The Shape of Water is a film that doesn’t shy away from ugliness, exploring it just as deftly as it does beauty.
New Frontiers: The Many Worlds of George Takei invites readers, new and old alike, to get to know Takei and the life he’s led so far, alongside short comics from a diverse set of writers and artists. It’s an invitation worth taking up, and a collection that carries Takei’s legacy forward into the future.
In The Handmaid’s Tale, Toronto is revised and redone as Gilead, and it is harder to hear the call of home. Hard not because it is strange, but because it isn’t, not so much, not really.
Tokyo Idols doesn’t shy away from that realization, but it doesn’t quite ask its subjects to engage with that truth, not to the full extent of discussing how it plays into their lives. The film presents their desires and their engagement with idols, but stops before positioning itself directly for or against idol culture.
Watching the Sailor Moon R film was an exercise in testing the limits of that nostalgia, seeing where it was carrying me through, and asking myself if the new English voice cast still captured what I had loved about this movie when I first saw it almost exactly ten years ago.
S. Jae-Jones’ prose captures you just as deftly as the Goblin King, and the story she creates is equal parts enchanting and terrifying.
Born to the last Korean king before Japan’s colonization of Korea, Deok-hye was the last princess of the Joseon era, and the subject of a new historical melodrama featured at this year’s Reel Asian Film Festival.
In this strange, frightening new world, we need shows like Kim’s Convenience to remind us of all the ways immigrants are carving out their space and their lives.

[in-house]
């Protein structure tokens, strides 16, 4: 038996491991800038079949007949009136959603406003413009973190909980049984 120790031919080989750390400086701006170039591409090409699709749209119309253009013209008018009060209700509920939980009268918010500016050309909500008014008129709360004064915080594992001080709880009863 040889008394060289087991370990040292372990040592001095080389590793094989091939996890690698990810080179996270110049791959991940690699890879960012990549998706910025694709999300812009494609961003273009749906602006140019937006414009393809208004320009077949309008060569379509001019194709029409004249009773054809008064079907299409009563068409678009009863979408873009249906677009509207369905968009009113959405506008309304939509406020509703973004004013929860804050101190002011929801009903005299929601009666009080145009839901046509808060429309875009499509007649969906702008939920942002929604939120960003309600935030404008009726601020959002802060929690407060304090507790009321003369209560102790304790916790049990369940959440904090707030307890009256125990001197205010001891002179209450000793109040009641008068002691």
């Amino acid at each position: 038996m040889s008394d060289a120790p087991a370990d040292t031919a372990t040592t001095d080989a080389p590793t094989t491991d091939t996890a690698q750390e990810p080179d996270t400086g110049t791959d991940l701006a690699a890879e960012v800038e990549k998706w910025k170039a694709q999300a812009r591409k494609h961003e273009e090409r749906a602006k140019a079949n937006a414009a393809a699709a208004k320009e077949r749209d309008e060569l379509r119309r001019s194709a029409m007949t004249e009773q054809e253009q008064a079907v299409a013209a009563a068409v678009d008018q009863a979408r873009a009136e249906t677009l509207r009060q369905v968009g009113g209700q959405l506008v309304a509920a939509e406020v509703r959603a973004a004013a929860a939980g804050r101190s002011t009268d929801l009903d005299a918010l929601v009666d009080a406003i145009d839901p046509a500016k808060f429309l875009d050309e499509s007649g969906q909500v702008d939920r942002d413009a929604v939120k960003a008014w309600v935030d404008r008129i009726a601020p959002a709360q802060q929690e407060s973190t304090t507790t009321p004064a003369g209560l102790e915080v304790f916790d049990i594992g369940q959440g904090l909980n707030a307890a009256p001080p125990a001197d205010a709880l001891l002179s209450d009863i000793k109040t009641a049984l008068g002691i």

The devil’s in the details they say, and no one knows that better than Park Chan-wook. His newest film, The Handmaiden, takes audiences into 1930s Korea with a pickpocket-turned-lady’s maid and an unexpected, unstoppable romance. Park unwraps each layer of intrigue in three parts, his careful directorial eye setting the stage for a story about the spokes of desire: for power, for sex, for attention, for security.
ome is a strange, perturbing concept to diaspora kids, especially during that first visit to one’s so-called “native” country. Fresh Off the Boat managed to capture the contradictions and complexities of what home means in this season premiere.
I chatted with Laura and Carmilla themselves, Elise Bauman and Natasha Negovanlis, on what scenes have been their favourites over the last two years, what the filming experiences is like, and how they’ve grown as actors. (And as Elise promised us during the interview, there will be lots of Harry Potter references for the eagle-eyed fan to spot in season three!)
Sam recently chatted with WWAC about the year since Fangirl’s Guide first came out, how her feminism has grown in tandem with her fangirl life, and the women that inspire her every day.
Heroine Complex is one of the most genuinely satisfying novels I’ve read in years, and it makes that happen in its commitment to the story at hand. It doesn’t downgrade or dismiss the fact that it’s about two young women trying to figure out their lives; it celebrates them and their choices.